Certificate: 15
Running time: 2hrs 2mins
UK Blu-ray and DVD Release: February 10, 2020

Abominable - DVD Review


Review by Rob Carnevale

IndieLondon Rating: 4 out of 5

HEART-warming and visually ravishing, new animated adventure Abominable may not boast the most original concept but it’s very big on charm.

Following hot-on-the-heels of similarly themed mythical ape movies (Smallfoot and Missing Link), this collaboration between DreamWorks and the China-based Pearl Studio nevertheless boasts plenty to recommend it, not least in the way that it embraces Chinese culture and even adopts some of Studio Ghibli’s more emotional traits.

The story is simple: Chinese teenager Yi (voiced by Chloe Bennet) is still quietly coming to terms with the death of her father, when she comes across an escaped yeti hiding out on her rooftop.

This abominable snowman has been the captive of rich collector-explorer Burnish (Eddie Izzard) and his zoologist assistant (Sarah Paulson) and they are hot on his trail, along with a team of bad guys.

But Yi determines to get him back to his home on Everest and enlists the help of basketball fixated cousin Peng (Albert Tsai) and resident ladies man Jin (Tenzing Norgay Trainor).

Their ensuing adventure takes them across various mountain ranges and rivers, while bringing this unlikely foursome closer together, as well as helping Yi to understand and overcome her grief.

If the plot beats are fairly predictable, Abominable still thrives in other areas. Its notable for making its own kind of history by making its writer-director, Jill Culton, the first-ever woman to direct an animated film with a female lead.

But it also boasts a timely message about being kind to each other as well as the wider world and its creatures, as well as embracing different cultures and practices. It also offers a supremely satisfying and sometimes extremely poignant emotional journey (enhanced by a classic Coldplay tune popping up at a crucial moment). Yi’s story arc is particularly endearing and draws comparisons with the likes of both Pixar and Studio Ghibli at their best during one or two key moments.

The creature, too, is suitably furry and loveable, while Yi’s accomplices – while certainly stereotypical at times – also exhibit winning personalities, learning their various lessons along the way.

Visually, the film is also beautiful, drawing on its Chinese backdrop to create vistas that are both breath-taking and different from the US norm.

True, there are elements that require huge suspensions of disbelief and some of the writing opts for contrived escapes from certain scenarios that don’t always seem logical. But Culton maintains the film’s optimism and fantasy to ensure that it’s refreshingly cynical free. And that’s its own kind of tonic for families seeking some inspiring escapism.

Minor gripes aside, it would take a very hard heart indeed not to be melted by Abominable‘s considerable charm.

Certificate: U
Running time: 97mins
UK Blu-ray & DVD Release: February 10, 2020

Win A Shaun The Sheep Movie: Farmageddon on DVD

A Shaun The Sheep Movie: Farmageddon

Preview by Jack Foley

FROM the creators of Chicken Run and Wallace & Gromit comes A Shaun The Sheep Movie: Farmageddon, on Digital Download, Blu-ray, DVD and double pack on February 10, 2020. Available to pre-order now.

Strange lights over the quiet town of Mossingham herald the arrival of a mystery visitor from far across the galaxy… but at nearby Mossy Bottom Farm, Shaun has other things on his mind, as his mischievous schemes are continually thwarted by an exasperated Bitzer.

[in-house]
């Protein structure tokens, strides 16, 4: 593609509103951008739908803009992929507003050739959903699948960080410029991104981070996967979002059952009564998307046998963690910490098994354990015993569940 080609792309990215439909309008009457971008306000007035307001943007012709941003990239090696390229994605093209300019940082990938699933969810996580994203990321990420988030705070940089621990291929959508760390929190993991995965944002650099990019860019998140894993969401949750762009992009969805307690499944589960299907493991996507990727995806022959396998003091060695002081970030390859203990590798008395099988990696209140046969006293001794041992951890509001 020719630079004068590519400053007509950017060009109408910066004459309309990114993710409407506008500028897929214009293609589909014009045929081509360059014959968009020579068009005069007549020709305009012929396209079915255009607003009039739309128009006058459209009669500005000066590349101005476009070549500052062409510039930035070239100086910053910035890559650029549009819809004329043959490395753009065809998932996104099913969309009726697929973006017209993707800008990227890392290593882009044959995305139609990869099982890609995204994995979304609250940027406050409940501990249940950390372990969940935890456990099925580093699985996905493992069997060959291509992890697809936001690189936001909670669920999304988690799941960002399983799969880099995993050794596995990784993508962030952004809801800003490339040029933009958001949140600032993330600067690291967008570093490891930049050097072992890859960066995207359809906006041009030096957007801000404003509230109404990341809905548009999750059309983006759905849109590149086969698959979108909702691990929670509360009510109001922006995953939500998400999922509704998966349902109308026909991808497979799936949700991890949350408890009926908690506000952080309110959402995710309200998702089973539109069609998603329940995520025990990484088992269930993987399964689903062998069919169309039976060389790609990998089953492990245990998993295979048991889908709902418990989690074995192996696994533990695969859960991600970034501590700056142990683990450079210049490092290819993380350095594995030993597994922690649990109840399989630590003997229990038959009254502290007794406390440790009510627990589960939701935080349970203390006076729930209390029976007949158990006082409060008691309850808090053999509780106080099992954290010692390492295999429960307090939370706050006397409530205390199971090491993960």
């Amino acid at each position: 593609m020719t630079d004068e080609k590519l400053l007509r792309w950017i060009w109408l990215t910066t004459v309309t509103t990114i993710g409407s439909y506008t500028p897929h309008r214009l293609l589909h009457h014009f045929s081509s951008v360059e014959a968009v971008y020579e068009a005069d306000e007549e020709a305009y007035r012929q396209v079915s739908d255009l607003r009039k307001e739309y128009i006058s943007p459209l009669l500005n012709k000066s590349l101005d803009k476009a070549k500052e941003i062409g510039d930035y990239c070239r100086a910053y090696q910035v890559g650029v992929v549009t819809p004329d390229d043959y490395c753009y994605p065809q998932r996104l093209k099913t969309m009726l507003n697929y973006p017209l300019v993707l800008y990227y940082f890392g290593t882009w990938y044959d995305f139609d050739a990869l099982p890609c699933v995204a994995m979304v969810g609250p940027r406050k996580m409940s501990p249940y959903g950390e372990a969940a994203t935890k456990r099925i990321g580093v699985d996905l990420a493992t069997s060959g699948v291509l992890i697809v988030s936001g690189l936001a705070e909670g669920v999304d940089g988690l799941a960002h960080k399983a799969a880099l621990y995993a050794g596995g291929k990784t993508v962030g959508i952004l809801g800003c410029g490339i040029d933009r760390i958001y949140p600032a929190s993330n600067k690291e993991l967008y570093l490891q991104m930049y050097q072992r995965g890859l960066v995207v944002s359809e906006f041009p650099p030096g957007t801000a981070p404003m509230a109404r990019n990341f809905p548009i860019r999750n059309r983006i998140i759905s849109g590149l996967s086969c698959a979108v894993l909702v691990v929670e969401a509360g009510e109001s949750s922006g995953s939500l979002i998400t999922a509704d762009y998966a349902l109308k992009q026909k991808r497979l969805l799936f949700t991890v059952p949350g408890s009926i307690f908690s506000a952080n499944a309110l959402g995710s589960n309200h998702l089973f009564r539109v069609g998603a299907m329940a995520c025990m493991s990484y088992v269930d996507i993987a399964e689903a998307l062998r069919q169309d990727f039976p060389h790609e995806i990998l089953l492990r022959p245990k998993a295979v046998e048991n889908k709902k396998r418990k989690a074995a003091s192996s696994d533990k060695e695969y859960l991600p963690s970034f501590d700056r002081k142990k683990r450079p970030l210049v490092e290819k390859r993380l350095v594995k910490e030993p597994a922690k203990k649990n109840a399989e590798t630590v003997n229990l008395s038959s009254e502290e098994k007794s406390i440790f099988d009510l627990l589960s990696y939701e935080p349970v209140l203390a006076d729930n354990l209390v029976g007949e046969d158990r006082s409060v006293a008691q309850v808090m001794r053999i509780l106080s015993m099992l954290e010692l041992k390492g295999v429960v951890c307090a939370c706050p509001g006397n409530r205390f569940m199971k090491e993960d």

When an impish and adorable alien with amazing powers crash-lands near Mossy Bottom Farm, Shaun soon sees an opportunity for alien-powered fun and adventure, setting off on a mission to shepherd the intergalactic visitor home before a sinister organisation can capture her…can Shaun and the flock avert Farmageddon on Mossy Bottom Farm before it’s too late?

Hold on to your seats as we blast off on an exciting and heart-warming sci-fi comedy adventure that takes us from Mossy Bottom all the way into deep space, via a car wash!

Read our review

Win A Shaun The Sheep Movie: Farmageddon on DVD

To celebrate the release of A Shaun The Sheep Movie: Farmageddon on Blu-ray and DVD from February 10, 2020, IndieLondon is offering readers the chance to win a copy on DVD. Simply answer the following question…

Q. Who directs A Shaun The Sheep Movie: Farmageddon (clue, the answer is in our review)?

Simply send the answer to A Shaun The Sheep Movie: Farmageddon competition and include your name, address, telephone number and email

Win a Vintage Classics Blu-ray bundle including the newly restored edition of The Winslow Boy

The Winslow Boy

Preview by Jack Foley

THE 1948 searing British drama The Winslow Boy is the latest exciting addition to join Studiocanal’s Vintage Classics Collection. Stunningly restored with brand new bonus content, The Winslow Boy – based on Terence Rattigan’s famous play – comes to Blu-ray and DVD on February 3, 2020.

Directed by Anthony Asquith (The Browning Version, Pygmalion) and adapted from the seminal play by Terence Rattigan (The Deep Blue Sea, Separate Tables), The Winslow Boy is a classic tale of standing up to bureaucracy and one family’s testing fight for justice, based on the real-life 1908 case of George Archer-Shee, and stars Cedric Hardwicke, Robert Donat and Margaret Leighton.

To celebrate we’re giving away a Vintage Classics bundle which includes The Winslow Boy plus Guy
Hamilton’s An Inspector Calls, starring Alastair Sim, and Carol Reed’s The Fallen Idol starring Ralph Richardson.

For your chance to win The Winslow Boy Vintage Classics bundle on Blu-ray simply answer the following question…

Q. The Winslow Boy was remade in 1999 starring which actor in the Robert Donat role as barrister Sir Robert Morton?

A) Jeremy Northam
B) Jeremy Irons
C) Jeremy Paxman

Simply send the answer to The Winslow Boy competition and include your name, address, telephone number and email

The Winslow Boy is released as part of the Vintage Classics collection which showcases iconic British films, all fully restored and featuring brand new extra content. The collection includes Kind Hearts & Coronets, The Dam Busters, Billy Liar, Don’t Look Now, Death On The Nile, Far From The Madding Crowd, The Wicker Man, The Man Who Fell To Earth, The Railway Children, It Always Rains On Sunday, The Holly And The Ivy, The Halfway House and many more.